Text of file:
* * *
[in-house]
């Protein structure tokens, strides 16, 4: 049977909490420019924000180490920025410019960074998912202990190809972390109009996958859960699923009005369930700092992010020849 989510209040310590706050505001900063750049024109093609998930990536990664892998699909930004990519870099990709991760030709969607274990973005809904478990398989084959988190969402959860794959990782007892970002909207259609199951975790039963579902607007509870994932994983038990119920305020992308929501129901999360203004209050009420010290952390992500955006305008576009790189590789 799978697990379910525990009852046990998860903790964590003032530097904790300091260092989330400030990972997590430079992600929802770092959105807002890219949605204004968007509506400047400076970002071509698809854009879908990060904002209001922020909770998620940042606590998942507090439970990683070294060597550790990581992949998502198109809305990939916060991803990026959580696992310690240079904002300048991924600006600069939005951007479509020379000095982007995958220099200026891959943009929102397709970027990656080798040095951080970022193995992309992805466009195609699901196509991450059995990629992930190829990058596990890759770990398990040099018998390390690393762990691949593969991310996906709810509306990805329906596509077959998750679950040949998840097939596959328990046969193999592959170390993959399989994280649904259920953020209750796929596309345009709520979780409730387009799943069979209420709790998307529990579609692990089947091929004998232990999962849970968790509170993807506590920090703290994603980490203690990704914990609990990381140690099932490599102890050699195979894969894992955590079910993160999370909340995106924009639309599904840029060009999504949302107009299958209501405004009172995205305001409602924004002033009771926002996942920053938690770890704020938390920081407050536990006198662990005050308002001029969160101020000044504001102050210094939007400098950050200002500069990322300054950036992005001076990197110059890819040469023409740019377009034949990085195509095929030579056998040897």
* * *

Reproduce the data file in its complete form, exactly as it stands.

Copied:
[in-house]
């Protein structure tokens, strides 16, 4: 049977909490420019924000180490920025410019960074998912202990190809972390109009996958859960699923009005369930700092992010020849 989510209040310590706050505001900063750049024109093609998930990536990664892998699909930004990519870099990709991760030709969607274990973005809904478990398989084959988190969402959860794959990782007892970002909207259609199951975790039963579902607007509870994932994983038990119920305020992308929501129901999360203004209050009420010290952390992500955006305008576009790189590789 799978697990379910525990009852046990998860903790964590003032530097904790300091260092989330400030990972997590430079992600929802770092959105807002890219949605204004968007509506400047400076970002071509698809854009879908990060904002209001922020909770998620940042606590998942507090439970990683070294060597550790990581992949998502198109809305990939916060991803990026959580696992310690240079904002300048991924600006600069939005951007479509020379000095982007995958220099200026891959943009929102397709970027990656080798040095951080970022193995992309992805466009195609699901196509991450059995990629992930190829990058596990890759770990398990040099018998390390690393762990691949593969991310996906709810509306990805329906596509077959998750679950040949998840097939596959328990046969193999592959170390993959399989994280649904259920953020209750796929596309345009709520979780409730387009799943069979209420709790998307529990579609692990089947091929004998232990999962849970968790509170993807506590920090703290994603980490203690990704914990609990990381140690099932490599102890050699195979894969894992955590079910993160999370909340995106924009639309599904840029060009999504949302107009299958209501405004009172995205305001409602924004002033009771926002996942920053938690770890704020938390920081407050536990006198662990005050308002001029969160101020000044504001102050210094939007400098950050200002500069990322300054950036992005001076990197110059890819040469023409740019377009034949990085195509095929030579056998040897």